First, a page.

# What is a constant

Constants in programming are similar to variables, with the (huge) difference that once a value is assigned, it cannot be modified.

During the execution of our program, there are certain values that will not change. The most typical example is the value of PI, which will not change throughout the execution of your program. But there are many more.

``````// Constant declarations
const PI = 3.14159
const DAYS_IN_WEEK = 7
const SECONDS_IN_MINUTE = 60
const MONTHS_IN_YEAR = 12
const SPEED_OF_LIGHT = 299792458  // in meters per second``````

These are “quite absolute” constants. They are like this because they are part of our reality. But they are not the only ones we will have.

For example, imagine you are making a program that manages vehicles. For you, in the model you have created, a vehicle can only have a maximum of four wheels. So you would have

``const MAX_WHEELS = 4``

What would happen the day you have to manage a truck with 8 wheels? Well, basically, you have a problem and you will have to review your code 😞.

But what is important right now is to clearly see that what is constant, and what is not constant, depends on your program and the solution you have planned to give it.

## How is a constant defined?

Most languages have a reserved keyword to indicate defining a constant. In most languages, the word is `const` (although not in all).

Since a constant cannot be reassigned another value, in general, the assignment must be done at the time of declaration.

So, for example, in C++, Java or C# (strictly typed) a constant is declared like this

``const int MAX_WHEELS = 4``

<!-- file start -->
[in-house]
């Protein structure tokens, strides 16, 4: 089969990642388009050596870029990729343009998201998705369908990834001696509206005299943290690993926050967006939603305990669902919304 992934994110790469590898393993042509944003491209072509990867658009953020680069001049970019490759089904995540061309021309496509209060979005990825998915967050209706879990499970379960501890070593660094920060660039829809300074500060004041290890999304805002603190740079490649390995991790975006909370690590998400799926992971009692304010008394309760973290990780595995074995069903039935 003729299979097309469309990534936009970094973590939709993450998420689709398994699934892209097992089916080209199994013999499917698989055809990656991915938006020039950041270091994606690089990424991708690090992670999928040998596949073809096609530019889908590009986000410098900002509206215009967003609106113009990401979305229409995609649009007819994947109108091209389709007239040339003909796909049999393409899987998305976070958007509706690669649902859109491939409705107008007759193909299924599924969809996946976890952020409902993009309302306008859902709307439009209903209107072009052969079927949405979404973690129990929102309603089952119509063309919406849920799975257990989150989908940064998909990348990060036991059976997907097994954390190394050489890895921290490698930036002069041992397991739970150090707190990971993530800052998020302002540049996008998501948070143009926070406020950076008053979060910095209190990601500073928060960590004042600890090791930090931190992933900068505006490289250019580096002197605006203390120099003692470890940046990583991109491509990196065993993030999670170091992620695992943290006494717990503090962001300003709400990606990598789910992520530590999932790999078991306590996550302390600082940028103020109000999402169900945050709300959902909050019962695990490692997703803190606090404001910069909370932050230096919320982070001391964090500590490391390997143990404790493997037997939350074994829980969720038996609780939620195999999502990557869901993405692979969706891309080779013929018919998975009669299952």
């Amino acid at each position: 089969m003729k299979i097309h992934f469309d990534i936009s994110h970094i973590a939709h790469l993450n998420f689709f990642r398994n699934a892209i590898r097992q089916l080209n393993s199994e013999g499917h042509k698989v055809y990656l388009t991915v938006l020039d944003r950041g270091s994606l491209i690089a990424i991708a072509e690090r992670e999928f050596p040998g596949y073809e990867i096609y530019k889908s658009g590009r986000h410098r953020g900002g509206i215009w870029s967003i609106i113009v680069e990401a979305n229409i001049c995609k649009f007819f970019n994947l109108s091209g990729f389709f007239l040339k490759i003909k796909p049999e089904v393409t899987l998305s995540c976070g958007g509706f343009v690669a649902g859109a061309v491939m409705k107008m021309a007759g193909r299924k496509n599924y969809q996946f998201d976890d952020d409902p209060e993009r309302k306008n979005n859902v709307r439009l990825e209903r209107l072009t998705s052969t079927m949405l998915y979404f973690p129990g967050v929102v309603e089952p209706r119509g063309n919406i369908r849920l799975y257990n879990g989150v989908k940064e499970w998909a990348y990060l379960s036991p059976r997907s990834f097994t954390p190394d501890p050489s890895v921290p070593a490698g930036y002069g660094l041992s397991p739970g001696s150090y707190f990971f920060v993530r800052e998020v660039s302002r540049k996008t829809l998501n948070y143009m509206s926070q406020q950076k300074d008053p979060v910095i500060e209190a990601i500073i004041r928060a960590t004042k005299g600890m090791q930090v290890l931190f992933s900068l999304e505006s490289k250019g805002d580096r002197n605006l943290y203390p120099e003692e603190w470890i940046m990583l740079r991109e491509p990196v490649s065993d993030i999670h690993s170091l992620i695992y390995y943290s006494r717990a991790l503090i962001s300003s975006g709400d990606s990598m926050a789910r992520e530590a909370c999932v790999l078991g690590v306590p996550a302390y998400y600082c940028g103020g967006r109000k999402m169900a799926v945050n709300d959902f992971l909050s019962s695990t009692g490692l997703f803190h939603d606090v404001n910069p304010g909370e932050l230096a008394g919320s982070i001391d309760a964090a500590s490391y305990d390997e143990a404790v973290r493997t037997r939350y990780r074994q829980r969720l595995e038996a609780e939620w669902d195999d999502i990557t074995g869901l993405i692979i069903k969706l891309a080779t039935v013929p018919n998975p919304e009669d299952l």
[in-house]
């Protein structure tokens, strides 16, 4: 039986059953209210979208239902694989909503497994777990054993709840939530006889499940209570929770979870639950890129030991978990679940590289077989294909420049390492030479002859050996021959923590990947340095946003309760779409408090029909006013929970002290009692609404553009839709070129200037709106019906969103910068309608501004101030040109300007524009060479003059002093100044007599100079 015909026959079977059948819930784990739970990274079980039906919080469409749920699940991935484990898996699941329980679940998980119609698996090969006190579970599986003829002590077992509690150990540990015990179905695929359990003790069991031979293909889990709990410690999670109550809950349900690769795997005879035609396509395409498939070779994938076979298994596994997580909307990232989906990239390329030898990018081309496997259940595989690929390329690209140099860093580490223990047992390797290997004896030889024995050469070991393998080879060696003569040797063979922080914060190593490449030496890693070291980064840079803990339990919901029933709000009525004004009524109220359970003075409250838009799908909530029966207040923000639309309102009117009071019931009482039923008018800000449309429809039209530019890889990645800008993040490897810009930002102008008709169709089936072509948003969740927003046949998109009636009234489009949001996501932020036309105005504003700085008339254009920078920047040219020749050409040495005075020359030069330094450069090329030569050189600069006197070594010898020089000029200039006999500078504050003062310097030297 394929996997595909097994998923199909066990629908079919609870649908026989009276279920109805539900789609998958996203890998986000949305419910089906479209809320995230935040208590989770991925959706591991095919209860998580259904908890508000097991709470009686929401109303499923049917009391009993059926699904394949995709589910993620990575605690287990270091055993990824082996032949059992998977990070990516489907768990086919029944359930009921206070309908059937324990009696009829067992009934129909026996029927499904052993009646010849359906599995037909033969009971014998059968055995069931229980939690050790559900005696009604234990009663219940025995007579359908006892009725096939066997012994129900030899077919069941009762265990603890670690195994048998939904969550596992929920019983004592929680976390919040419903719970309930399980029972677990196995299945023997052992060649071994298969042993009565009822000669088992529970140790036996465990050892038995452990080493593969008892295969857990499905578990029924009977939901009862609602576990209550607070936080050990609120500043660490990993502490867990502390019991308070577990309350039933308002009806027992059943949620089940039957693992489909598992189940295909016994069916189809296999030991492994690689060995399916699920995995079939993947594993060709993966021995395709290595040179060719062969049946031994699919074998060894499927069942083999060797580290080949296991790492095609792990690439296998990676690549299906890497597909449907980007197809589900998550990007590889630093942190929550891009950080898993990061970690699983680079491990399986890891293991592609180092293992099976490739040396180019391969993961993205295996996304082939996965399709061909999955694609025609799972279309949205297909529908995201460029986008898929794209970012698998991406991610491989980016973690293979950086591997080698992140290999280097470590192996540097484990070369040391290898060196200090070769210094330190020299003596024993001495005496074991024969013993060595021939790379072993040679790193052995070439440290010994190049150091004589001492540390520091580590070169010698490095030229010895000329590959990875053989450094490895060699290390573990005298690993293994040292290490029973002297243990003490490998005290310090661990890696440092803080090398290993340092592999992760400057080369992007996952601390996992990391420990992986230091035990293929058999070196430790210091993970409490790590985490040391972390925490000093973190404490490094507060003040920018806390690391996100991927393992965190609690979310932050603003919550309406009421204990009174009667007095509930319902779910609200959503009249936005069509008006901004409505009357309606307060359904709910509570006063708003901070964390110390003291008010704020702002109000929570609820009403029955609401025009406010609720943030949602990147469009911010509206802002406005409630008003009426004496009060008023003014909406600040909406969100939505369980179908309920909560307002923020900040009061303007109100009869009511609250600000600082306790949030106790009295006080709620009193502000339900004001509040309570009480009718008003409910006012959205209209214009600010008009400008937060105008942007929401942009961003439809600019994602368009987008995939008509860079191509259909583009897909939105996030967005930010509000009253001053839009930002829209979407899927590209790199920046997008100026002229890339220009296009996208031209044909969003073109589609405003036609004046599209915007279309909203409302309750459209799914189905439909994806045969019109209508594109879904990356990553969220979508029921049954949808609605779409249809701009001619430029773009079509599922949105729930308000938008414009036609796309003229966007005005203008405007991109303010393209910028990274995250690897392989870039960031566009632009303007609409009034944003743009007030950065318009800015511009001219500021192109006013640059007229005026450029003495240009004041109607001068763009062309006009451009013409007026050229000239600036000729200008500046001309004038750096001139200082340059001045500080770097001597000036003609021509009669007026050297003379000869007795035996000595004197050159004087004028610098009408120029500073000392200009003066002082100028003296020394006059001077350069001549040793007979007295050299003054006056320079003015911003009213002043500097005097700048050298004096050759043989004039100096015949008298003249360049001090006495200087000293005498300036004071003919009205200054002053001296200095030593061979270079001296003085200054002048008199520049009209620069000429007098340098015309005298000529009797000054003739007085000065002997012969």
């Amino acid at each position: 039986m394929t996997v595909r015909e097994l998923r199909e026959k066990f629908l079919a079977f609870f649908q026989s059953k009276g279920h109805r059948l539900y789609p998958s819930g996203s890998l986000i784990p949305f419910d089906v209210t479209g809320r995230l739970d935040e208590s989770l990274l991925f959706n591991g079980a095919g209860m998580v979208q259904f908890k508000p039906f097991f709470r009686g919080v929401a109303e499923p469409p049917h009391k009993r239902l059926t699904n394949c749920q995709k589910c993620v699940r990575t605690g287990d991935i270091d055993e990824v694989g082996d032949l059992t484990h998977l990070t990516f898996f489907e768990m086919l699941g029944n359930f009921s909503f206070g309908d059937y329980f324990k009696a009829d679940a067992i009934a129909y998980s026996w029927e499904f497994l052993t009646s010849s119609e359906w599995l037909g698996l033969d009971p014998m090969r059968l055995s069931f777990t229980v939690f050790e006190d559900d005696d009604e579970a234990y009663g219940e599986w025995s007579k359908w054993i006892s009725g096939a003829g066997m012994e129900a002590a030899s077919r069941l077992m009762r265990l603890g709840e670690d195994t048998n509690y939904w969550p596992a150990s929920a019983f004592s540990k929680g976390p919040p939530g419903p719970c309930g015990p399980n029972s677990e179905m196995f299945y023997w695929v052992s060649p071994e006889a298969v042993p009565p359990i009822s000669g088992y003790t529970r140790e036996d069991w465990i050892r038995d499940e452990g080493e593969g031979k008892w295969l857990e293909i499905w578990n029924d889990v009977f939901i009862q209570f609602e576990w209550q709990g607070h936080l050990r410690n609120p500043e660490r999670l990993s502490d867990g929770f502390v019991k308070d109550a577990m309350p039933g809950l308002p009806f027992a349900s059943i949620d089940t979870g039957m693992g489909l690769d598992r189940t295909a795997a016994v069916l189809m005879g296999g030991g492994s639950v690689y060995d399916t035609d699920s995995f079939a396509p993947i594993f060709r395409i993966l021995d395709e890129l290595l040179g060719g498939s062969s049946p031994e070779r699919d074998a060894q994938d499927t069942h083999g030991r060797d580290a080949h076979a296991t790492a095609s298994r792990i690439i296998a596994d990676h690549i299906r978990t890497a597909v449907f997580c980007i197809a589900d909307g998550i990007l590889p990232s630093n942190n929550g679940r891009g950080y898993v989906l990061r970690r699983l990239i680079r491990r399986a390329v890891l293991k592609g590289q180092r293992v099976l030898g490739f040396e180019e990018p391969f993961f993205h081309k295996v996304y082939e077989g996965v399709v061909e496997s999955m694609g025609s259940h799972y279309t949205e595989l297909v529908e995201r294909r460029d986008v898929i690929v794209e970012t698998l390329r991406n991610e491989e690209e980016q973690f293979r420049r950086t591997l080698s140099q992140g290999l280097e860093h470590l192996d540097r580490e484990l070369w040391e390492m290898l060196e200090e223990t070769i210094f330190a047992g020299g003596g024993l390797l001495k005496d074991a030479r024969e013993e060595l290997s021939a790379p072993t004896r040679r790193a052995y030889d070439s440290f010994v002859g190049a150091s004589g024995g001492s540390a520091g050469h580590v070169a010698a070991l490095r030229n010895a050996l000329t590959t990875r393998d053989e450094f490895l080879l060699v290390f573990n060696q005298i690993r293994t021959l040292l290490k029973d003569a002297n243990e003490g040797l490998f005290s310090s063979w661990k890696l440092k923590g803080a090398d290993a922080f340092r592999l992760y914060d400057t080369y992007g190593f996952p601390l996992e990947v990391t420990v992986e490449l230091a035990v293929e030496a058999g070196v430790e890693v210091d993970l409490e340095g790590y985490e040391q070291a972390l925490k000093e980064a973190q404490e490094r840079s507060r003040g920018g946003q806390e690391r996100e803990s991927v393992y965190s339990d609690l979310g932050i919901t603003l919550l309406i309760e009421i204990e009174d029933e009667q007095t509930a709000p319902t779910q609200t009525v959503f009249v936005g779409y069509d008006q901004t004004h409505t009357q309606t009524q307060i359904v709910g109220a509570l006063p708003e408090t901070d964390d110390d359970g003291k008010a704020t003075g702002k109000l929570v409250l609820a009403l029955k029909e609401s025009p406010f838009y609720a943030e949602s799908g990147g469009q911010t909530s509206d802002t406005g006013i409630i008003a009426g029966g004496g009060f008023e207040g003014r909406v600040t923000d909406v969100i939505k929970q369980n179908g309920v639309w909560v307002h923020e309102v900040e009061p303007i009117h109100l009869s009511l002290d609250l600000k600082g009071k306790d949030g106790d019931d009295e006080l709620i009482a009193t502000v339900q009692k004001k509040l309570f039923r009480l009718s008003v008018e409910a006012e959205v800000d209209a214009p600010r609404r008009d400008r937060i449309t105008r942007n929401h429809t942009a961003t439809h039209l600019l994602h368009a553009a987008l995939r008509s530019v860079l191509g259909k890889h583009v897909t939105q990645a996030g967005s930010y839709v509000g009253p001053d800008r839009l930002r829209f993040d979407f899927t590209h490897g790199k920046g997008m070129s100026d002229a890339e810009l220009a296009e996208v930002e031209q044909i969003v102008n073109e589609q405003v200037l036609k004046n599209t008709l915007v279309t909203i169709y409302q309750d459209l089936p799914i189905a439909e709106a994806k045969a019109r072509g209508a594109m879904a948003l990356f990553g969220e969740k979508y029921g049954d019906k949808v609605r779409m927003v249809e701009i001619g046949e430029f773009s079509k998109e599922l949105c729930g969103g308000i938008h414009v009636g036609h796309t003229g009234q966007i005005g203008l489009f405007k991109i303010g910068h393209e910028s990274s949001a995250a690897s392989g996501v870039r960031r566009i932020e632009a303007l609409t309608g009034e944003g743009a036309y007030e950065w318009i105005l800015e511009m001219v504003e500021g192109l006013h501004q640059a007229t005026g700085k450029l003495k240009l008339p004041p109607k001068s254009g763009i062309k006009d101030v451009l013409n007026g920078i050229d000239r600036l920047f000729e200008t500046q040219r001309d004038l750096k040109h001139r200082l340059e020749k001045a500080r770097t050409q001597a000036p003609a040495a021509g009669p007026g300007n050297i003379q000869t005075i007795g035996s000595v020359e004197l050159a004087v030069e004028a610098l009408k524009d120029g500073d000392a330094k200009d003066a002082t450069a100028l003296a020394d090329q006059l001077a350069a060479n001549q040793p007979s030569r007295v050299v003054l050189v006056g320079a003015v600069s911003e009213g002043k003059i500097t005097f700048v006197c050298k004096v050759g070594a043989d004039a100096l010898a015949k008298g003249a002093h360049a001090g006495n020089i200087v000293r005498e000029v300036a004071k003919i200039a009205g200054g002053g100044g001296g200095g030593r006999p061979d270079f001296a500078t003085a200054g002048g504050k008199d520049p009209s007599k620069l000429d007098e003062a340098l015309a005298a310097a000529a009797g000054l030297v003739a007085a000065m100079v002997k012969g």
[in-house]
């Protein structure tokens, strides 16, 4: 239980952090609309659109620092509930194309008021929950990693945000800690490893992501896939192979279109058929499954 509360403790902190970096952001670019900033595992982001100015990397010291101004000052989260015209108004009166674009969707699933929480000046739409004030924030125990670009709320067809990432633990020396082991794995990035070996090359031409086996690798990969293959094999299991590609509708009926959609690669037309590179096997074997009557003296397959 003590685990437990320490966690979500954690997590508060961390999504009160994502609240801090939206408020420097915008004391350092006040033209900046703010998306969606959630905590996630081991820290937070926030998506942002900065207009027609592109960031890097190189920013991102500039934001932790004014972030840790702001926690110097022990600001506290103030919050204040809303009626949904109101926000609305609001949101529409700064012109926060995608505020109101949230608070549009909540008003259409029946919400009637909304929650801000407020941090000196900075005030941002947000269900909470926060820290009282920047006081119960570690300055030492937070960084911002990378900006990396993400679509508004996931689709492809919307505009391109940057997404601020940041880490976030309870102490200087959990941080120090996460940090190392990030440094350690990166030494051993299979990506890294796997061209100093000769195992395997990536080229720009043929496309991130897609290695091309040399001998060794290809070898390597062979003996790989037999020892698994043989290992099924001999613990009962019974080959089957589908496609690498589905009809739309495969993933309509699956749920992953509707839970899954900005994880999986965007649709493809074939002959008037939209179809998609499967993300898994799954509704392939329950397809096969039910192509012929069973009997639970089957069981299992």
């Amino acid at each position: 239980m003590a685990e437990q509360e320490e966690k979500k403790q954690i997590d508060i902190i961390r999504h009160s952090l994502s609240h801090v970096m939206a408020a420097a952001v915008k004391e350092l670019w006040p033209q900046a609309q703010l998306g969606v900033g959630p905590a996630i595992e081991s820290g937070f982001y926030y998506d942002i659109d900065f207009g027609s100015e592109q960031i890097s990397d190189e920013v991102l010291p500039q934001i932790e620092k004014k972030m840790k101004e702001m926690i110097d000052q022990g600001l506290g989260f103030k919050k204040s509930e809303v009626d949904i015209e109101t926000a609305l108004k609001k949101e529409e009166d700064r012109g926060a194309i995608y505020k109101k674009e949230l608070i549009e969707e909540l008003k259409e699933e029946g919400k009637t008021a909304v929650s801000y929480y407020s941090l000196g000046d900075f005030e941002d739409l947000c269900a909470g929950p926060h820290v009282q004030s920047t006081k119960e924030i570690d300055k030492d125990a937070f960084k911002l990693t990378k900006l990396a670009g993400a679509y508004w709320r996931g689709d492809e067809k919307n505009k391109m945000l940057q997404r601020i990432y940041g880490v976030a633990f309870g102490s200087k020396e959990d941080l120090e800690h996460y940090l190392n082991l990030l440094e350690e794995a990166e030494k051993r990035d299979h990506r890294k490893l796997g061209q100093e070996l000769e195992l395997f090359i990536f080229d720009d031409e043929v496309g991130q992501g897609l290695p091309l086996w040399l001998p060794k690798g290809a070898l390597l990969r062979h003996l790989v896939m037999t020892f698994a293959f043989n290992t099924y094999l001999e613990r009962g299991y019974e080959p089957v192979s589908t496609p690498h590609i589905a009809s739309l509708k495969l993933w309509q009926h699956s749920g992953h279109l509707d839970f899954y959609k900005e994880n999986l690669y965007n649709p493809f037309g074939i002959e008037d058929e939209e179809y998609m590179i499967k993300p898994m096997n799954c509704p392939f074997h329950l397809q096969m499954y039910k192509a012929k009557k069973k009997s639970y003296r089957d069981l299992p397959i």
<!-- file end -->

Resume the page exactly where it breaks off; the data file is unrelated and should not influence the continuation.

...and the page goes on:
While in JavaScript (dynamically typed) it would not be necessary to indicate the type, and it would look like this.

``const MAX_WHEELS = 4``

However, not all languages have constants. For example, Python does not have the concept of a constant. Therefore, normal variables must be used.

## What are constants for?

We have seen that constants behave very similarly to a variable (in the sense that they are containers where we can store data).

So, what is the usefulness of not being able to reassign the content? Well, they have a couple of advantages.

The main one is that they increase the security and cleanliness of the code. They prevent a value from being accidentally changed. If I try to reassign a constant, the compiler or interpreter will tell me “hey, buddy!, you can’t do that!“.

On the other hand, it improves the readability of the code. When you mark a variable as constant, you are telling the next programmer not to worry too much about that value, as it will not change.

Finally, it can also improve the performance of the program, as compilers can optimize the code that uses constants. For example, they can decide to store them in another memory area, or even completely replace it with its value.

The latter depends on the compiler we use. Most modern compilers are capable of identifying constants, even if we do not mark them as such. But, in general, if it has any effect on performance, it will be a small improvement.